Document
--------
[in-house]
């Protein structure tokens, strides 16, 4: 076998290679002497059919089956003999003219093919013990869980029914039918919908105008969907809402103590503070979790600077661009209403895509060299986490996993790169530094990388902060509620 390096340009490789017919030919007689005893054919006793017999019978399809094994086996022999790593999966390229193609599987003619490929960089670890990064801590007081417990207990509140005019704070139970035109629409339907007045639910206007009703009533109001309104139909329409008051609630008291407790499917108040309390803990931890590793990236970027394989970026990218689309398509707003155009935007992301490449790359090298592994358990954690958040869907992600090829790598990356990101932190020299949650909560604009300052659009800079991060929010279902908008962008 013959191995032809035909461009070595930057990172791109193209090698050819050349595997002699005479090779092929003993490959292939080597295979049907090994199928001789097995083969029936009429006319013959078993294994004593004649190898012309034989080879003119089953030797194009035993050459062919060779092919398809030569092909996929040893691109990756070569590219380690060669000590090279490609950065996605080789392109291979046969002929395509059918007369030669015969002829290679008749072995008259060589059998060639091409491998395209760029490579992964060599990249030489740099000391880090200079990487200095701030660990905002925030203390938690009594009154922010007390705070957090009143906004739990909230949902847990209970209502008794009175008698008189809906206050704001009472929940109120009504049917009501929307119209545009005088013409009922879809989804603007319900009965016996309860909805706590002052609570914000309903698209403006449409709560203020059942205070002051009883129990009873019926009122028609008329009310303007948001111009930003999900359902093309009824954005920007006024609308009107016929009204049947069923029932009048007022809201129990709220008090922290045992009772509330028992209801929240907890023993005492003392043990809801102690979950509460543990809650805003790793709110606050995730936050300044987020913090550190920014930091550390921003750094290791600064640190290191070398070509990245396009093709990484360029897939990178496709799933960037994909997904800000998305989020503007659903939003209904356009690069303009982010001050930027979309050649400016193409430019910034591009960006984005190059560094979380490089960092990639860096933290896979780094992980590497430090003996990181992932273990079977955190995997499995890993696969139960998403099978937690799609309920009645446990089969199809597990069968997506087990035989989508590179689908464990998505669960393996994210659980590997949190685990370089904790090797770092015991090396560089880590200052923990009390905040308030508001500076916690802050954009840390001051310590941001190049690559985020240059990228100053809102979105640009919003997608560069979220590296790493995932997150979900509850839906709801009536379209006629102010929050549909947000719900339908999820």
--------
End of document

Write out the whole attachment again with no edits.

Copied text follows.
[in-house]
């Protein structure tokens, strides 16, 4: 076998290679002497059919089956003999003219093919013990869980029914039918919908105008969907809402103590503070979790600077661009209403895509060299986490996993790169530094990388902060509620 390096340009490789017919030919007689005893054919006793017999019978399809094994086996022999790593999966390229193609599987003619490929960089670890990064801590007081417990207990509140005019704070139970035109629409339907007045639910206007009703009533109001309104139909329409008051609630008291407790499917108040309390803990931890590793990236970027394989970026990218689309398509707003155009935007992301490449790359090298592994358990954690958040869907992600090829790598990356990101932190020299949650909560604009300052659009800079991060929010279902908008962008 013959191995032809035909461009070595930057990172791109193209090698050819050349595997002699005479090779092929003993490959292939080597295979049907090994199928001789097995083969029936009429006319013959078993294994004593004649190898012309034989080879003119089953030797194009035993050459062919060779092919398809030569092909996929040893691109990756070569590219380690060669000590090279490609950065996605080789392109291979046969002929395509059918007369030669015969002829290679008749072995008259060589059998060639091409491998395209760029490579992964060599990249030489740099000391880090200079990487200095701030660990905002925030203390938690009594009154922010007390705070957090009143906004739990909230949902847990209970209502008794009175008698008189809906206050704001009472929940109120009504049917009501929307119209545009005088013409009922879809989804603007319900009965016996309860909805706590002052609570914000309903698209403006449409709560203020059942205070002051009883129990009873019926009122028609008329009310303007948001111009930003999900359902093309009824954005920007006024609308009107016929009204049947069923029932009048007022809201129990709220008090922290045992009772509330028992209801929240907890023993005492003392043990809801102690979950509460543990809650805003790793709110606050995730936050300044987020913090550190920014930091550390921003750094290791600064640190290191070398070509990245396009093709990484360029897939990178496709799933960037994909997904800000998305989020503007659903939003209904356009690069303009982010001050930027979309050649400016193409430019910034591009960006984005190059560094979380490089960092990639860096933290896979780094992980590497430090003996990181992932273990079977955190995997499995890993696969139960998403099978937690799609309920009645446990089969199809597990069968997506087990035989989508590179689908464990998505669960393996994210659980590997949190685990370089904790090797770092015991090396560089880590200052923990009390905040308030508001500076916690802050954009840390001051310590941001190049690559985020240059990228100053809102979105640009919003997608560069979220590296790493995932997150979900509850839906709801009536379209006629102010929050549909947000719900339908999820």